BEHIND THE SCENES AT A GILDED-AGE COTTAGE
All the Newport mansions are over-the-top grand, for the self-made millionaires who built them wanted to look as if they came from old money, and to achieve that, they were willing to spend a lot of new money. Touring these summer “cottages” today, you gawk at expansive gardens, expensive European art and furniture, sumptuous ballrooms and guest rooms, and enough rococo molding to impress any king named Louis. But beyond the ubiquitous gilt of the Gilded Age, each mansion is unique, as is each tour. Exhibit A: the Rooftop and Behind the Scenes Tour at The Elms. Think of this tour as the American Up the Down Staircase.
Edward J. Berwind, a coal magnate from Philadelphia, built The Elms in 1901. Modeled after Paris's Chateau d'Asnieres, replete with about ten acres of formal French gardens, The Elms is so grand that, as you approach the main building, you are astonished to learn that the palace-like edifice on your right is merely the carriage house. Granted, the 64,000-square-foot main building only has 48 rooms (The Breakers has 70), but these are pretty darned swell rooms. And 40 servants were required to, well, service them and their nouveau riche occupants.
One of the first things you see on the one-hour Behind the Scenes Tour is a Hatzel & Buehler in-house telephone switchboard, a reminder – as if you needed one – of how large this manse is and how frequently the Berwinds and their guests summoned the help. It's also evidence of how Berwind loved technology; ringing a little bell for Jeeves seemed so yesterday.
Berwind's love of technology is reflected in the multiple kitchens, too, especially the cold kitchen, which has a first-generation ice-making machine that supplied blocks of ice for several iceboxes. By the 1920s American kitchens -- even wealthy people's kitchens -- would suddenly get ugly, but in this turn-of-the-century setup, finely crafted wood cabinets reflecting 19th-century artistry soften the shock of all these new gizmos.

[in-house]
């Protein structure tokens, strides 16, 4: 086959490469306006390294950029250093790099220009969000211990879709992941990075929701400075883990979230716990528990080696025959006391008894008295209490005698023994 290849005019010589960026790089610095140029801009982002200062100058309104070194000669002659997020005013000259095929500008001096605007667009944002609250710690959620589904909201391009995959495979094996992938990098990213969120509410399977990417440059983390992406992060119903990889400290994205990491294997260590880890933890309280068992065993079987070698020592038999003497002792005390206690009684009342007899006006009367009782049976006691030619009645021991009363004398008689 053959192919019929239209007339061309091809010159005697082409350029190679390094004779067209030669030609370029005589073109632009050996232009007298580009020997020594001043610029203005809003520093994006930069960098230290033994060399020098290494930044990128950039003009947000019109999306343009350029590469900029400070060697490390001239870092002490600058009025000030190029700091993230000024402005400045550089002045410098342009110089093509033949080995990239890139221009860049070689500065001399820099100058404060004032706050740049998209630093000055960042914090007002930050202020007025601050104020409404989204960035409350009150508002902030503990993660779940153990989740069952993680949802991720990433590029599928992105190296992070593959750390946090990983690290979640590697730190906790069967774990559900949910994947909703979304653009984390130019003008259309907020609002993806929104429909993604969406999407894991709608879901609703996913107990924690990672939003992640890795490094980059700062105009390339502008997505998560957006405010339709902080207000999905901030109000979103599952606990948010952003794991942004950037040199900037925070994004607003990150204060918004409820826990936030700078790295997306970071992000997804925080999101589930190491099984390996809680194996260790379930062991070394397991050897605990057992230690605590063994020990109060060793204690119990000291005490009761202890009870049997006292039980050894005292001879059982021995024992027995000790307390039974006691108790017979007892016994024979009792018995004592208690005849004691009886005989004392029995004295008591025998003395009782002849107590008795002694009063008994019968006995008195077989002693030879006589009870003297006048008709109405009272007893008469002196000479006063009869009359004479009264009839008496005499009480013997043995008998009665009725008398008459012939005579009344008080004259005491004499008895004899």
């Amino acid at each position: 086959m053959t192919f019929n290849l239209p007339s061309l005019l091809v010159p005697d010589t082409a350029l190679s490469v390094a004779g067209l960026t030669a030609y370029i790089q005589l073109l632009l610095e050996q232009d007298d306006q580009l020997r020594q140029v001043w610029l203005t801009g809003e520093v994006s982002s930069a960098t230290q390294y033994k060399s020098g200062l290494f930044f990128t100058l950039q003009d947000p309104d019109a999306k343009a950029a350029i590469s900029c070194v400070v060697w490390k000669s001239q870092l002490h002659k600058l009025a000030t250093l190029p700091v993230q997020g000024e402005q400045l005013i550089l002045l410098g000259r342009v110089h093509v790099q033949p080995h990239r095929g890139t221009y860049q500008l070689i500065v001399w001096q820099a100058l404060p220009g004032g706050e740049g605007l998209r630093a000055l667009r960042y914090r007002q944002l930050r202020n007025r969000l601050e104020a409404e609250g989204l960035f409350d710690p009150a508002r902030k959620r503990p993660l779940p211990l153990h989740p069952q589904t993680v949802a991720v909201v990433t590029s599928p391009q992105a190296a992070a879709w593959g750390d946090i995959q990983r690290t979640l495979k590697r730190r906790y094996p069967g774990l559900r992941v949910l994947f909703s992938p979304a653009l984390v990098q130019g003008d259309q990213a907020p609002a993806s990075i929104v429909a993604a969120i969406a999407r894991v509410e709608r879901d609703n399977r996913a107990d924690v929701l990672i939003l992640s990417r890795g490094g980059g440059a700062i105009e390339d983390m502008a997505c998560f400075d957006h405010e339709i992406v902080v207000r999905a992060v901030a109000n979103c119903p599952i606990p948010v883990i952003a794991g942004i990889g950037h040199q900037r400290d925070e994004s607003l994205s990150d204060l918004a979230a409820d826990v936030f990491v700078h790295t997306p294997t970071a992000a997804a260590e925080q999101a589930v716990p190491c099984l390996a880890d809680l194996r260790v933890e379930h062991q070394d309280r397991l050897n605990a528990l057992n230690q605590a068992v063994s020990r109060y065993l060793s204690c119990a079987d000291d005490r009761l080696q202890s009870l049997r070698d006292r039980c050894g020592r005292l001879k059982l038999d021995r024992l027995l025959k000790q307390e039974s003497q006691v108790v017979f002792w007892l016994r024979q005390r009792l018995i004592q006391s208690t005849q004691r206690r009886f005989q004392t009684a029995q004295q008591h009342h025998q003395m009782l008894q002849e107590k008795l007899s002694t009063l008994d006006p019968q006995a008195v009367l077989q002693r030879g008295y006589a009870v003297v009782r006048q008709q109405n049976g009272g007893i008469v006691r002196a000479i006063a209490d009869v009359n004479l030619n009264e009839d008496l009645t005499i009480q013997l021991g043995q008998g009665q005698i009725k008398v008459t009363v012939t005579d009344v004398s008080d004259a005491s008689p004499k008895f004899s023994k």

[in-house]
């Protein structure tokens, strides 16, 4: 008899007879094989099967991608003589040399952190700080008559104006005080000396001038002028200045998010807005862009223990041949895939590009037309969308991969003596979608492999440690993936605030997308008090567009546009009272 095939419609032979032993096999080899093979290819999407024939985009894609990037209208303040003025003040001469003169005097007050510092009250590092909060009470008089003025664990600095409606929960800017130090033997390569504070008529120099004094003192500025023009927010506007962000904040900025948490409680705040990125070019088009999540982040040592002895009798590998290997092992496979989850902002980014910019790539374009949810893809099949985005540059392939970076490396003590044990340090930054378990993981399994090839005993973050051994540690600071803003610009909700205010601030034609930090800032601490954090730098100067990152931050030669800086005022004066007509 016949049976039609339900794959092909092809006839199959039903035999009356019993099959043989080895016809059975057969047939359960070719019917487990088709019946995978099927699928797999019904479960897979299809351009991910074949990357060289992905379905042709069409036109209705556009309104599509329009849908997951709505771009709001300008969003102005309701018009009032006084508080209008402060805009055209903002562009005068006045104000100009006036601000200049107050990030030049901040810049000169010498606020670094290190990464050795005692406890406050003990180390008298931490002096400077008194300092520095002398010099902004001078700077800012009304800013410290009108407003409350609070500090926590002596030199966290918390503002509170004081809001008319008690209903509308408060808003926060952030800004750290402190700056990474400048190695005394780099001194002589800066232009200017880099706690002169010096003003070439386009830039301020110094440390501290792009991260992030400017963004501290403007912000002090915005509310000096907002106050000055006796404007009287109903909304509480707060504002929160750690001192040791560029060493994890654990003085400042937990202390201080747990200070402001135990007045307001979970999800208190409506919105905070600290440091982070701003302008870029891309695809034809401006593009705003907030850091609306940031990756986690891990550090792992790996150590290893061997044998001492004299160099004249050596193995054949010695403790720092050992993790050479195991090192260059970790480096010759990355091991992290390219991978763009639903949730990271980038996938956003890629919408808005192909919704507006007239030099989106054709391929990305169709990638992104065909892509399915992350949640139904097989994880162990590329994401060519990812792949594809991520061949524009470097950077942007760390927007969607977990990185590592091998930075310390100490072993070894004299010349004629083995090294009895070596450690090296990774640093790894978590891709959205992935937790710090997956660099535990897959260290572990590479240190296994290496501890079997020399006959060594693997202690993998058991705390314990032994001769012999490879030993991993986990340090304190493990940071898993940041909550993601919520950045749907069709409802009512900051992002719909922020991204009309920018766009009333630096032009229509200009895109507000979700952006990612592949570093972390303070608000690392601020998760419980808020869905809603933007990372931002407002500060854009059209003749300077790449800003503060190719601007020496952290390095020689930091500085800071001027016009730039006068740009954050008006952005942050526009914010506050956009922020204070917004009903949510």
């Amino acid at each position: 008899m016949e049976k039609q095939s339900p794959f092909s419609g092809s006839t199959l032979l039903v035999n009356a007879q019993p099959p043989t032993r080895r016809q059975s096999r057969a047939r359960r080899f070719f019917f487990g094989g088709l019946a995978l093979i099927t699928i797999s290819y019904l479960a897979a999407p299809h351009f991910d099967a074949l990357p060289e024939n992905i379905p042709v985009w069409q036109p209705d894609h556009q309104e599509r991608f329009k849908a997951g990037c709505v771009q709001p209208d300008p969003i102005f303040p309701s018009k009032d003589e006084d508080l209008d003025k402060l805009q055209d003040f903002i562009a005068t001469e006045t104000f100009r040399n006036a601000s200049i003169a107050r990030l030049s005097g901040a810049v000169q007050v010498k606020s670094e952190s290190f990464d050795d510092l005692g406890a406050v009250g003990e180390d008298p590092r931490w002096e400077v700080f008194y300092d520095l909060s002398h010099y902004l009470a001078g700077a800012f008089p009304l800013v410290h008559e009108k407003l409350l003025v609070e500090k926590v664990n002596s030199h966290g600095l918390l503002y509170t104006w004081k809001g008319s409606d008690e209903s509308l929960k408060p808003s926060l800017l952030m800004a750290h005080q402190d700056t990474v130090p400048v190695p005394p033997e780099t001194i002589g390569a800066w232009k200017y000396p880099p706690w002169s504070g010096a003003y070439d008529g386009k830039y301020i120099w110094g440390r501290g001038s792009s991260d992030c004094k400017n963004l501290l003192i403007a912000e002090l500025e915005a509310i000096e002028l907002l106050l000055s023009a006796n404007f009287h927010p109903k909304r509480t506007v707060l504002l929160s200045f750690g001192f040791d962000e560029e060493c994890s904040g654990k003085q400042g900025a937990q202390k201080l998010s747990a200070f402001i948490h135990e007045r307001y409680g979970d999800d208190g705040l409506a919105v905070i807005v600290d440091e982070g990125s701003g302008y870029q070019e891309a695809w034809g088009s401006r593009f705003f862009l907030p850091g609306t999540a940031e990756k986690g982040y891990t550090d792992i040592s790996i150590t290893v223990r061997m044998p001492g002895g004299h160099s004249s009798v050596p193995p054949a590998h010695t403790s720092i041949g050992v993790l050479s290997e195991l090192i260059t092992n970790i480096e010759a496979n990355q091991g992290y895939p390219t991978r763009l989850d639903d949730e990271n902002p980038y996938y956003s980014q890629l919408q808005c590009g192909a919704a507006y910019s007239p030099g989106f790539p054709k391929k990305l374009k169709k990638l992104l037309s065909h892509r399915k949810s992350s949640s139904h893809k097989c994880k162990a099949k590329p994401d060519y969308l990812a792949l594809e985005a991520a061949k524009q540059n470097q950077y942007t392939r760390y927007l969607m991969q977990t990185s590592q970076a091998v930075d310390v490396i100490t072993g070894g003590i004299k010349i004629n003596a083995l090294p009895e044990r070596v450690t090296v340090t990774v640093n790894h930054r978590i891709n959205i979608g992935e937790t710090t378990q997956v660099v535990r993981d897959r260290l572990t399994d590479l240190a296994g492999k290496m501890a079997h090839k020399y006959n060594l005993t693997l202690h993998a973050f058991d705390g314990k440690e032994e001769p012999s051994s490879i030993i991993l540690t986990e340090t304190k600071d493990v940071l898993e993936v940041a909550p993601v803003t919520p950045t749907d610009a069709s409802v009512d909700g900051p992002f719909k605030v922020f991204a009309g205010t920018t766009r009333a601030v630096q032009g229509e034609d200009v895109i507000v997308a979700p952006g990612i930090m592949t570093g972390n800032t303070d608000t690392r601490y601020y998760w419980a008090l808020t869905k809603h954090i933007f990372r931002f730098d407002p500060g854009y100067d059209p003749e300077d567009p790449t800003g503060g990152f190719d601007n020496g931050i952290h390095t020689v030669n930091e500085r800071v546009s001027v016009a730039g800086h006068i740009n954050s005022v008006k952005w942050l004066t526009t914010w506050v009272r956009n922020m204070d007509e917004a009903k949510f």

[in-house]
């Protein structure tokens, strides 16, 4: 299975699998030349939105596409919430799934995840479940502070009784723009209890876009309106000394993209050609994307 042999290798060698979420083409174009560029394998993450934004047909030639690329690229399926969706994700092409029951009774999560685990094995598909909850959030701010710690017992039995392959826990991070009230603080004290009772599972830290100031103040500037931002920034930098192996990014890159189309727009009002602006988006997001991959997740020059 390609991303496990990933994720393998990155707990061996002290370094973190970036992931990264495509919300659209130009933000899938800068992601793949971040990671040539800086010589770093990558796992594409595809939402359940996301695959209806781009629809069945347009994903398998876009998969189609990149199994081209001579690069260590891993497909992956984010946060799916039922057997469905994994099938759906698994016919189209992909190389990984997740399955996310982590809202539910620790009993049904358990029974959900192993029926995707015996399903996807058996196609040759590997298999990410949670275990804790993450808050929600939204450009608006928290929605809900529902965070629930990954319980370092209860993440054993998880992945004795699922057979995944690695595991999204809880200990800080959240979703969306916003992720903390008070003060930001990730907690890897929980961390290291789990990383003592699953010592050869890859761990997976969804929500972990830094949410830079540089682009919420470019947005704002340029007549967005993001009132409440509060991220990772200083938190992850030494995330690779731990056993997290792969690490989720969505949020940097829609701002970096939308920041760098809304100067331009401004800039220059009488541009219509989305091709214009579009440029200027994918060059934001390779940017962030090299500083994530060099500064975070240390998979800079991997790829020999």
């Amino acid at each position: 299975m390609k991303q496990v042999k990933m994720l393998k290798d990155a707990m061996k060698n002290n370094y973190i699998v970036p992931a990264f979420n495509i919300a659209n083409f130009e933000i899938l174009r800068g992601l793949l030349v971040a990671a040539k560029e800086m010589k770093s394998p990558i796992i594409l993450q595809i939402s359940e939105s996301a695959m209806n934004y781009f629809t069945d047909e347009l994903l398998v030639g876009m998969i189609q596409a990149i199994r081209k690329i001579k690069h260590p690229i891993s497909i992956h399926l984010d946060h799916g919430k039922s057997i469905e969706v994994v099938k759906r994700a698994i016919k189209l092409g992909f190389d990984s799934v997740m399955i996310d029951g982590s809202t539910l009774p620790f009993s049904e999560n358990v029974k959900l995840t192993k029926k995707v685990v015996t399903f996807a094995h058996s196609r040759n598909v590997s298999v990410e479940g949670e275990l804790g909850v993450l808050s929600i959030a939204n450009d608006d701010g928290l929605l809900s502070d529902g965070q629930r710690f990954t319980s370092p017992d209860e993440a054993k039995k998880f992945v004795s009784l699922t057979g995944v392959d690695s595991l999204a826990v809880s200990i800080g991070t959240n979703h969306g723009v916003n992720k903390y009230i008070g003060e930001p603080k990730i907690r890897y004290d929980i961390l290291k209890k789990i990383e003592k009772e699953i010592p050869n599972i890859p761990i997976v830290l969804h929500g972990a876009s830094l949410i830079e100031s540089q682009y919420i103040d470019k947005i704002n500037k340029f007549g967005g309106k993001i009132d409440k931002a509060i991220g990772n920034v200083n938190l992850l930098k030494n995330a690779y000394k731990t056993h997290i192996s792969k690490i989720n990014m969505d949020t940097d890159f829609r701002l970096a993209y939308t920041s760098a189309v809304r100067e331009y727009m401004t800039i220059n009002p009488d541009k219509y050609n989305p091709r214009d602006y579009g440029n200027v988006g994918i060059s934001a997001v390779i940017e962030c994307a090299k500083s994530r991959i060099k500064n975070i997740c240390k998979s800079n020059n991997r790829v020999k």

The lightbulb tester was pretty avant garde for its day, too. But curiously, the huge laundry room features irons you might have found in 1850 or, for that matter, 1940: simple, non-electric ones that had to be heated externally.
The sub-basement sports a railroad-style track leading to a turntable so a coal cart could enter the basement and then make a left or a right toward several large furnaces. Why so many furnaces for a summer home? Aside from the guests' huge appetite for hot water, The Elms required at least some heating in the winter for the protection of pipes, plaster, art, and furniture.
Petroleum or propane heat would have been cleaner, of course, but no matter how prosperous you were back then, coal was pretty much the best option you had. Not for nothing was the Berwind family rich.
The Servants' Quarters
The staff's rooms (above) occupied the third floor, and not only were they simple, bare-bones spaces compared with the palatial rooms for the owners and their guests, but they all shared one bathroom. This third floor with the servants' quarters is hidden; that is, when you approach the main building, the design of the facade makes you think that The Elms only has two stories --albeit lofty ones.
A modern, bridge-like addition to the rooftop (left) allows tour participants to view the gardens, with their spectacular trees, statuary, and fountains, but the roof's design blocked the servants from enjoying this view. Understand, if the servants had been able to look out at the guests on the lawns, then the guests on the lawns would have been able to look up and see the servants. And in such lovely surroundings, who wanted to think about how the servants live?
Lunch at a Newport Mansion
While you're at The Elms, take a tour of the public and guest rooms, too. The gilded ballroom (even the piano is gold), coffered ceilings, medieval tapestries, Venetian paintings, Louis XV furniture, panels from China – a body could get used to this.
Then have lunch at the carriage house (right): It's probably the only chance most of us will ever get to sit down and enjoy a meal at a Gilded Age Newport estate.
For a look at a Newport mansion with a racier reputation, click here.
The first two and last photos: Ed Wetschler. Third and fourth images, The Preservation Society of Newport County.